Lately, London Mayor Ken Livingstone has seen a great deal of press coverage regarding his efforts to increase the congestion charges in London, which caused Porsche to vehemently disagree with said charges. This is not Livingstone's only legislative issue these days, though, as he is also opposed to allowing motorcyclists access to London's bus lanes. He claims that there is "only a very small safety benefit for motorcyclists [versus] a larger disbenefit for other vulnerable road users. On this basis I do not propose to further allow motorcyclists to use bus lanes. Those who have advocated rushing though a change have clearly acted prematurely and irresponsibly. Such changes could have endangered the lives of cyclists and pedestrians."
What evidence does he point to? Transport for London's Road Safety Unit ran something is called the "Tanner Test," and the results are what Livingstone consulted. There's a looming issue about the test, though, as Chris Hodder, government relations executive for the British Motorcyclists Federation, has alleged that Livingstone's report was purposely doctored in order to remove evidence that casualties actually decreased by 42 percent when cyclists were allowed in bus lanes.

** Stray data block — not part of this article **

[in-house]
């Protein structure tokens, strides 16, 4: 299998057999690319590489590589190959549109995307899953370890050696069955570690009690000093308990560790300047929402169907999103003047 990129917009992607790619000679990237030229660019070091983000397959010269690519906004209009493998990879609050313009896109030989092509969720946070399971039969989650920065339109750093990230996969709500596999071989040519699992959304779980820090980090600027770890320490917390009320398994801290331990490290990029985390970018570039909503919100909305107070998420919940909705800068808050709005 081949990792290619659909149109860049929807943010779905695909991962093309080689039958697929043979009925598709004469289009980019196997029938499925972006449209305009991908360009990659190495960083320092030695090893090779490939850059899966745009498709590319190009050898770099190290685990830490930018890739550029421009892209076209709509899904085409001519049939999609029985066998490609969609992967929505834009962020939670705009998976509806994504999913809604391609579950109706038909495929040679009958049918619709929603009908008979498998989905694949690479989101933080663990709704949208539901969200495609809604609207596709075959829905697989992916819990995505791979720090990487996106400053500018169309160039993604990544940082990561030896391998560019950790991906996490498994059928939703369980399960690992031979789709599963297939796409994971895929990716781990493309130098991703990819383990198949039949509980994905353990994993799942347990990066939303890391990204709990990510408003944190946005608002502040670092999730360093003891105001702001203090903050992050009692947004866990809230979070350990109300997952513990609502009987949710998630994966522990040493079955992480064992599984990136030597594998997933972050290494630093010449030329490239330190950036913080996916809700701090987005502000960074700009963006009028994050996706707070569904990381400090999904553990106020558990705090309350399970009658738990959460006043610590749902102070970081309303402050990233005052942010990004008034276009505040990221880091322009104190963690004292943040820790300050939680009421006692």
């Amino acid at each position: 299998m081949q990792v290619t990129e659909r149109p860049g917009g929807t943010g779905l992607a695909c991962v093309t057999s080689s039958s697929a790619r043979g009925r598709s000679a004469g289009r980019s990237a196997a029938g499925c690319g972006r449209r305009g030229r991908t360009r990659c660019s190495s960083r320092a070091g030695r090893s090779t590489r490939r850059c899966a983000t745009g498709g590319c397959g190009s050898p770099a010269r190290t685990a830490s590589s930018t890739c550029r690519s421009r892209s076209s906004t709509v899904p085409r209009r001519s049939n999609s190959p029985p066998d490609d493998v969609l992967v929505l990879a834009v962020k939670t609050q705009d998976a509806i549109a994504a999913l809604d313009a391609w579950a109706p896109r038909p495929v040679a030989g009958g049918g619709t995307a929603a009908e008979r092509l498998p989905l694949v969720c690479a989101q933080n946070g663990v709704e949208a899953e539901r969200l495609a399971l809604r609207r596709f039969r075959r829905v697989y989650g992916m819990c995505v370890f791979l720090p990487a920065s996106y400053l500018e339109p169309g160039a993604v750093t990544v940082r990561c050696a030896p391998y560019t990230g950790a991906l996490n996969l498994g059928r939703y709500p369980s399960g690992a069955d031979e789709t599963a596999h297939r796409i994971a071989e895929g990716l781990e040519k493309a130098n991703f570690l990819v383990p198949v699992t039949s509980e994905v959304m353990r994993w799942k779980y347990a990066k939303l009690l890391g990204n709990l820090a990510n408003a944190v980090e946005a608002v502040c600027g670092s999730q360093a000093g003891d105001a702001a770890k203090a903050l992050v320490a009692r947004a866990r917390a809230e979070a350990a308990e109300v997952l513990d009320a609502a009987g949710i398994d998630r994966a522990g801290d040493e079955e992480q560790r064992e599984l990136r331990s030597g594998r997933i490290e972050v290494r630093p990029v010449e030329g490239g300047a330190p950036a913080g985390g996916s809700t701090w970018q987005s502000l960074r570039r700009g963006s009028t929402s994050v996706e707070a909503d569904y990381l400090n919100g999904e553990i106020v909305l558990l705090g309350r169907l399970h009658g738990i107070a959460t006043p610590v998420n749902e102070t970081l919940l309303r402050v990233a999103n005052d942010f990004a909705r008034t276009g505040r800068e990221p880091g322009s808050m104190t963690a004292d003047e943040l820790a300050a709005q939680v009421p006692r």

Craig Carey-Clinch, policy director for the Motorcycle Industry Association, put his thoughts very plainly into words when he said, "By doctoring the results to suit both his and his advisors' personal opinions, Livingstone has condemned cyclists and motorcyclists to greater vulnerability in London's traffic." That sounds like a very serious allegation to us. We'll be sure to keep you informed if more information regarding this case becomes available.

[Source: Motorcycle News]

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